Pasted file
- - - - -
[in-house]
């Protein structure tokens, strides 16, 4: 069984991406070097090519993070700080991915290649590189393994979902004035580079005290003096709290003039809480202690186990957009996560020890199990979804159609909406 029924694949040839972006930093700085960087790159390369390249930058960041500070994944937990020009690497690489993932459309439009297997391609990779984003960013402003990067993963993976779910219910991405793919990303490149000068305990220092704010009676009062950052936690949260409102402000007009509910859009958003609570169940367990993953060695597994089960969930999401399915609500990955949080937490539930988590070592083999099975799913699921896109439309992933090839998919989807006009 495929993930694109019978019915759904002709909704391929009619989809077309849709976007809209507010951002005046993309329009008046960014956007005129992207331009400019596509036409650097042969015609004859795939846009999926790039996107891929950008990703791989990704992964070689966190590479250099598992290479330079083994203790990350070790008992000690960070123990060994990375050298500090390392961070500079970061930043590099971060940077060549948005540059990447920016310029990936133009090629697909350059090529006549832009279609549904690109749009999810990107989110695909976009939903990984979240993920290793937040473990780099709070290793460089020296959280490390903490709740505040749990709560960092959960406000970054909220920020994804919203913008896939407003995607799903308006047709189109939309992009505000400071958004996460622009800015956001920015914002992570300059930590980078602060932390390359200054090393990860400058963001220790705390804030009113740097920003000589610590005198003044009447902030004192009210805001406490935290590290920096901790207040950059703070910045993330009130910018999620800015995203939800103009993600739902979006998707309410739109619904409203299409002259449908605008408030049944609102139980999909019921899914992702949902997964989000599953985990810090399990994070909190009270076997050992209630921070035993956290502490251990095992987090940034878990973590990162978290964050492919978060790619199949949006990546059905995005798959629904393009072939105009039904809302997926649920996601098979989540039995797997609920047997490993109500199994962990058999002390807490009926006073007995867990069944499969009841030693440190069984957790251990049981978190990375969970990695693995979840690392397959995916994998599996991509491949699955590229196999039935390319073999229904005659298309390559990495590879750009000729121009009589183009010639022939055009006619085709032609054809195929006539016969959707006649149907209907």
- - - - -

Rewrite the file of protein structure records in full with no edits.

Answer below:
[in-house]
């Protein structure tokens, strides 16, 4: 069984991406070097090519993070700080991915290649590189393994979902004035580079005290003096709290003039809480202690186990957009996560020890199990979804159609909406 029924694949040839972006930093700085960087790159390369390249930058960041500070994944937990020009690497690489993932459309439009297997391609990779984003960013402003990067993963993976779910219910991405793919990303490149000068305990220092704010009676009062950052936690949260409102402000007009509910859009958003609570169940367990993953060695597994089960969930999401399915609500990955949080937490539930988590070592083999099975799913699921896109439309992933090839998919989807006009 495929993930694109019978019915759904002709909704391929009619989809077309849709976007809209507010951002005046993309329009008046960014956007005129992207331009400019596509036409650097042969015609004859795939846009999926790039996107891929950008990703791989990704992964070689966190590479250099598992290479330079083994203790990350070790008992000690960070123990060994990375050298500090390392961070500079970061930043590099971060940077060549948005540059990447920016310029990936133009090629697909350059090529006549832009279609549904690109749009999810990107989110695909976009939903990984979240993920290793937040473990780099709070290793460089020296959280490390903490709740505040749990709560960092959960406000970054909220920020994804919203913008896939407003995607799903308006047709189109939309992009505000400071958004996460622009800015956001920015914002992570300059930590980078602060932390390359200054090393990860400058963001220790705390804030009113740097920003000589610590005198003044009447902030004192009210805001406490935290590290920096901790207040950059703070910045993330009130910018999620800015995203939800103009993600739902979006998707309410739109619904409203299409002259449908605008408030049944609102139980999909019921899914992702949902997964989000599953985990810090399990994070909190009270076997050992209630921070035993956290502490251990095992987090940034878990973590990162978290964050492919978060790619199949949006990546059905995005798959629904393009072939105009039904809302997926649920996601098979989540039995797997609920047997490993109500199994962990058999002390807490009926006073007995867990069944499969009841030693440190069984957790251990049981978190990375969970990695693995979840690392397959995916994998599996991509491949699955590229196999039935390319073999229904005659298309390559990495590879750009000729121009009589183009010639022939055009006619085709032609054809195929006539016969959707006649149907209907």